Roots and Wings

Sitting in an overstuffed chair in a hotel room in Boston in 1995, I looked out the window at one of America’s oldest cities. With breakfast in front of me on the polished walnut table—a dense granola loaded with fresh berries thickly thrown in, along with a huge bran muffin, lathered with butter, and I smiled. Mom would approve. No fake butter for her, ever. (Photo by Liz West.)

I was years and miles away from our little mobile home on Fish Pot Road, yet with a lick of the butter dripping from my muffin I was transported. I saw the hills and valleys outside of our kitchen window, and the tiered curtains billowing in the cool Pennsylvania breeze. One moment I’m thinking of mom’s oven—opening like some forgotten gift and displaying poppy seed cake or pumpkin pie—the next minute the scent from long ago and faraway fades. But somehow the food of home is easily recalled, asif it’s seeped into my blood and pores and into my core.

I looked around at my luxury-filled room—overly plush, deep blue linens, art framed in gilded golden carvings—even stylish phones and clocks glistened. “This is no Howard Johnson’s Ma,” I
suddenly said out loud to the air, or maybe to the ever-present form that is my mother living in my head, the voice that warns me, comforts me, chides me. Howard Johnson’s was the place my mother worked for 15 years, scrubbing floors and toilets for the other half—the half that had the money to travel.

I celebrate in my writing and my life the cooks in the restaurant kitchens, the grandmother keeping her family tradition of handcrafted Polish sausage alive, the struggling organic farmer with dirt beneath his nails, the Cistercian nun making cheese in a secluded monastery. Sometimes it’s pretty, sometimes its not. Sometimes it only takes a moment of readjusting my eyes to see the beauty in the simple line of a calloused finger as it glides along hand crafted cheese or in the way a burly,
apron-donning man gracefully stirs huge vats of sausage gravy. My mother, the hotel maid, danced and sang in her kitchen, and created majestic pies, lasagna and haluski, even as hotel travelers did even see her as she quietly moved in and out of their rooms.

So back to Boston, my elegant hotel room, and thinking about the maids. I have no idea if their lives are as hard as ours were. Or as happy. I looked out of the window, offered a prayer of thanks to the universe, along with a prayer of hope, and left the maid a tip on the shiny walnut table.

Now, as I think back to that day in Boston, I see that my life is completely different than what I thought it was, even then—that my small success is a process of growing both backwards and forwards and sometimes in completely non-linear, unexpected ways. I remain firmly rooted in Pennsylvania in a little mobile home on Fish Pot Road, but it is here in Shenandoah Valley of Virginia that I make my home between the blue mountains and red earth, and yes, in my own kitchen, with my own food, my own words, with the kitchen queen always in the back of my mind.

Do we always have our mothers’ ways and words in our hearts and minds?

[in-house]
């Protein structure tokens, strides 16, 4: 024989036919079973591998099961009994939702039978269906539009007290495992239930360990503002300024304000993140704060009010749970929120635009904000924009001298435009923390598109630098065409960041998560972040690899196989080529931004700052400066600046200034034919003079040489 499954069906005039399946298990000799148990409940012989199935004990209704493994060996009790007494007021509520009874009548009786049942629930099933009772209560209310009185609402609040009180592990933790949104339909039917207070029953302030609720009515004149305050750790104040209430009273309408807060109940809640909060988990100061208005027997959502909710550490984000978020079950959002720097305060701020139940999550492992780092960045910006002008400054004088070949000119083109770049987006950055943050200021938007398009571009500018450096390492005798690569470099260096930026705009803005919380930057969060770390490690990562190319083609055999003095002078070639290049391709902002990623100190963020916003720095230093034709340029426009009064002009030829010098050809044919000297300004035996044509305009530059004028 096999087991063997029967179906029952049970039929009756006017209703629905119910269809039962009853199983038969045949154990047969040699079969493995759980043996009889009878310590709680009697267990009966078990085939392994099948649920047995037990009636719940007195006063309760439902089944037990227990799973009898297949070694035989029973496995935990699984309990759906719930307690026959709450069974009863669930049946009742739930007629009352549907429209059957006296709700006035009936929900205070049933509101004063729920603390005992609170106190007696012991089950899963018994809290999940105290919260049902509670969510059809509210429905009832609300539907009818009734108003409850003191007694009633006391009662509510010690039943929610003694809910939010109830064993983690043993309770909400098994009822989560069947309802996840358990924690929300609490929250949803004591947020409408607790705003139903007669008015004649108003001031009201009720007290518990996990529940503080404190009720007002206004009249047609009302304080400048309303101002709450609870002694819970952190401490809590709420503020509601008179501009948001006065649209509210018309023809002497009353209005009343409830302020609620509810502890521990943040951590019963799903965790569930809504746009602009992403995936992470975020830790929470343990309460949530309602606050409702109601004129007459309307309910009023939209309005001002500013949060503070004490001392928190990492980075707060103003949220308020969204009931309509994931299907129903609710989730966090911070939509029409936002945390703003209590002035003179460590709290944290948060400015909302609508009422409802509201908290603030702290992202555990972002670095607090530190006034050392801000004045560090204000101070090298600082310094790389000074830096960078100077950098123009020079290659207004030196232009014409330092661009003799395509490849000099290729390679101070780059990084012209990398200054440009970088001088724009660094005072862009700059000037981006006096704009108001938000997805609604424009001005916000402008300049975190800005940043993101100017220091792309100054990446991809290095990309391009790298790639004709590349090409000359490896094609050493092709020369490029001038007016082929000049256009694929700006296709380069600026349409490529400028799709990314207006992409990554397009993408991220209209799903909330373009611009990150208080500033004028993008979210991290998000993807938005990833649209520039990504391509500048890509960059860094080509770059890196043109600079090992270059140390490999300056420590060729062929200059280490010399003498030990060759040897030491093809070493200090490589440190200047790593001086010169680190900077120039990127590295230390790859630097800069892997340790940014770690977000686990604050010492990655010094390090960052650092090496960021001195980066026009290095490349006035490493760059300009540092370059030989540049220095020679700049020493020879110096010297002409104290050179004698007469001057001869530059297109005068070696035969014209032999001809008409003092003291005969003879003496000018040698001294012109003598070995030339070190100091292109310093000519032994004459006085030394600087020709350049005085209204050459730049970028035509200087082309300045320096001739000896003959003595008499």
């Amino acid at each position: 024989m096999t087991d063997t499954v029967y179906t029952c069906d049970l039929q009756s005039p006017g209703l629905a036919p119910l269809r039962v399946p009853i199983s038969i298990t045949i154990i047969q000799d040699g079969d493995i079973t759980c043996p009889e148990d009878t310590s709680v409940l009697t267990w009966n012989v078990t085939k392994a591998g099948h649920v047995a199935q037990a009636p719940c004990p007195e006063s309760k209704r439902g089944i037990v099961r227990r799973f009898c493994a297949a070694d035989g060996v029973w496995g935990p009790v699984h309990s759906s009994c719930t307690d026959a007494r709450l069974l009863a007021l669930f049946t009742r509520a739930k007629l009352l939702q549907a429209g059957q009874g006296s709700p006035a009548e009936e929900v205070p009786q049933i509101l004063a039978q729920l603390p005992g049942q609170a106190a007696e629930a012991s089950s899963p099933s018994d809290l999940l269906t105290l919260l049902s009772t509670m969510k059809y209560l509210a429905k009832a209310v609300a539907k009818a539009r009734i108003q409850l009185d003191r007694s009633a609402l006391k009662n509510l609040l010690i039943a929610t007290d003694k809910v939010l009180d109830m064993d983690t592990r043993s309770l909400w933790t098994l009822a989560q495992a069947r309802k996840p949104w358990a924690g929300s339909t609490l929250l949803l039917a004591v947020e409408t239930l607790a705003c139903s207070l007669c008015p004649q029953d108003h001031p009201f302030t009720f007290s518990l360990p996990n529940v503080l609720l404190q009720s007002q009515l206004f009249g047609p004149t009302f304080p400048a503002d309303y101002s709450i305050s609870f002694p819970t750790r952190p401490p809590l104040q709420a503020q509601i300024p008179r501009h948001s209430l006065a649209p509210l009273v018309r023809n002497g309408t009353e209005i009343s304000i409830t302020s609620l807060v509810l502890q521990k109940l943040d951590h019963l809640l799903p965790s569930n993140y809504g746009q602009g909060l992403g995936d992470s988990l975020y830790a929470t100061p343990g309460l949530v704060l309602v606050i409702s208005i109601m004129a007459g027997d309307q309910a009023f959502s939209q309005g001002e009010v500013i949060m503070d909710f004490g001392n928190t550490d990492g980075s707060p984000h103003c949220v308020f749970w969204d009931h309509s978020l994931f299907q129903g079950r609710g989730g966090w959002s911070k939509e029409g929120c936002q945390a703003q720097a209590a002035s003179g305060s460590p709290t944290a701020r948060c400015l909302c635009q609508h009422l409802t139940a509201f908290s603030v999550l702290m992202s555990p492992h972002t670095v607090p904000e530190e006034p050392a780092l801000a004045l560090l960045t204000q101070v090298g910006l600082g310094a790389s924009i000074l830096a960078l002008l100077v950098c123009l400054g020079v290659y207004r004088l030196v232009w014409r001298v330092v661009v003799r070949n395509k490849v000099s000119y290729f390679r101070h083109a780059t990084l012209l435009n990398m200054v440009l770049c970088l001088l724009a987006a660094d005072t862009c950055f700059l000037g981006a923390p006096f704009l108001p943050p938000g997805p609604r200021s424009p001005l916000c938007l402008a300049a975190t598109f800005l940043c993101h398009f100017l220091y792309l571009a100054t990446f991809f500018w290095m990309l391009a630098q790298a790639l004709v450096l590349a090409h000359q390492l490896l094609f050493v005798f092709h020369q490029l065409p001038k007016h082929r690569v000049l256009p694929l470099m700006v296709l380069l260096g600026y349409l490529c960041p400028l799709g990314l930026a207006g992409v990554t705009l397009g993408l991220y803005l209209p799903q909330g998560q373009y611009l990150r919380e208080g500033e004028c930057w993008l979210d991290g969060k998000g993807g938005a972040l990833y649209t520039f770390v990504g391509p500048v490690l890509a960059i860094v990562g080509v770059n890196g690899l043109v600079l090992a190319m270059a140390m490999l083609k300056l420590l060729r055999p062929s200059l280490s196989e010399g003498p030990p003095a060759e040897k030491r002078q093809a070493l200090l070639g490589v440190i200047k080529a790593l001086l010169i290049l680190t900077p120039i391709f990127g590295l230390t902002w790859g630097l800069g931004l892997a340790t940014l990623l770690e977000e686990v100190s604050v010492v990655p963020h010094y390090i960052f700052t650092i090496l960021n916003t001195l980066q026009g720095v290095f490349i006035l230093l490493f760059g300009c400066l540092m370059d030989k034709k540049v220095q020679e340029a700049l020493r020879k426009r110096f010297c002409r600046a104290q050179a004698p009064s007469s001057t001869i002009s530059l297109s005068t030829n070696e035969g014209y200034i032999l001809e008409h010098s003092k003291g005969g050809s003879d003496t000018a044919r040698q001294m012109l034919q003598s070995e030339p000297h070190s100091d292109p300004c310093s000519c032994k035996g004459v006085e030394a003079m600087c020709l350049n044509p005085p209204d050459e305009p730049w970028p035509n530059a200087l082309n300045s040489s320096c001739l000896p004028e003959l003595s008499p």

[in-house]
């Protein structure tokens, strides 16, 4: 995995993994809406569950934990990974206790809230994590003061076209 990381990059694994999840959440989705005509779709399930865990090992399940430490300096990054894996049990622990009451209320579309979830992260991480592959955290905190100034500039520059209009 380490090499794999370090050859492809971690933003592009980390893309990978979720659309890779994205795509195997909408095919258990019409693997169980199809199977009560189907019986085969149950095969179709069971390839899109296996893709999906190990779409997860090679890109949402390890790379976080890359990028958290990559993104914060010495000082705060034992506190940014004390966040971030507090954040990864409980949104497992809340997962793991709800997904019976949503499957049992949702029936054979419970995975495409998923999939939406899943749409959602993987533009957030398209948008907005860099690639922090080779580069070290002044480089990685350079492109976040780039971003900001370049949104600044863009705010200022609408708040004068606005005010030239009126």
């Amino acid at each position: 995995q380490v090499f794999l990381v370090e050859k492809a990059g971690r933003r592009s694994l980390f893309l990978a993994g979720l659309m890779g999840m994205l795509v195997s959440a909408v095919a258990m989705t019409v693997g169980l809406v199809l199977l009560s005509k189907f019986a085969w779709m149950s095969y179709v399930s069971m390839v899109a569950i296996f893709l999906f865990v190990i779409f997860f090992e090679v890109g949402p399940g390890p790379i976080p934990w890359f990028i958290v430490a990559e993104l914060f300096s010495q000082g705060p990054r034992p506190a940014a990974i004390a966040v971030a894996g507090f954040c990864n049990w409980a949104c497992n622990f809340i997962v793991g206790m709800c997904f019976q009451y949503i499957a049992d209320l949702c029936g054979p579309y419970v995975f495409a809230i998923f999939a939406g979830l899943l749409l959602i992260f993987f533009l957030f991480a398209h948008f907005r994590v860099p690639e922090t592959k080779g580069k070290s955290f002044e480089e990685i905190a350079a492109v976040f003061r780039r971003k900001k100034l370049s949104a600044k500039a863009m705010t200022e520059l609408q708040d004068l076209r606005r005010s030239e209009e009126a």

(Stay tuned next week for my mom’s poppy seed cake recipe!)

Haluski Marriage

I used to know it would be a good night when my husband came home and said, ”Honey, I smell your haluski and it smells SO good.” Just what every woman wants to hear after a long day at the office. But since we’ve had children—only one of whom will eat the Polish cabbage and noodle dish—carefully picking out the chunks of cabbage—I can only yearn for the days of eating supper and “letting the dishes go. ” (Photo by Jennifer Causey

I have often secretly wondered if my husband fell in love with me a little because of my haluski. Oh, I know there’s more to me than that. But I‘ll always remember the spark I saw when he first took a bite of it when were we dating—back in the days that I had the luxury of frying the cabbage in a cast iron skillet in real butter. Now, since we are frantic middle-aged parents, we can barely fit in steaming our cabbage and boiling our whole-wheat noodles between homework, soccer games, and carpool to ballet lessons.

I grew up eating haluski—another one of the Western Pennsylvania mainstays of my youth. It’s just cabbage and noodles, with butter. You can fry the cabbage, as my mother insists is the best way. (See
the Kitchen Queen rules.)
You can also boil it, or steam it, which is how I make it. It gives the cabbage a subtler flavor, and your arteries might thank you for it later. My mother thinks its impolite to talk about arteries and food in the same conversation, and when the topic of frying anything in butter comes up, she likes to say, “All things in moderation,” meaning “Go ahead and fry the cabbage in real butter, hon, it won’t hurt you.”

I love the way my husband loves my haluski. By the time I met Eric, I had my fill of dating men who wanted to impress me with their knowledge of French food, wine, or truffles—not that there’s any thing wrong with that perfectly fine food, but it’s hardly the kind of food from which to form a relationship.

Haluski is exactly the kind of food on which good relationships can be based. If you fall on hard times, it’s a dish you can rely on— it’s cheap and fairly nutritious. When family life gets harried, and it’s difficult to find the time to have a meal together—there’s always quickly put-together haluski. When you need a good dish for a potluck to share with friends and extended family, there’s haluski.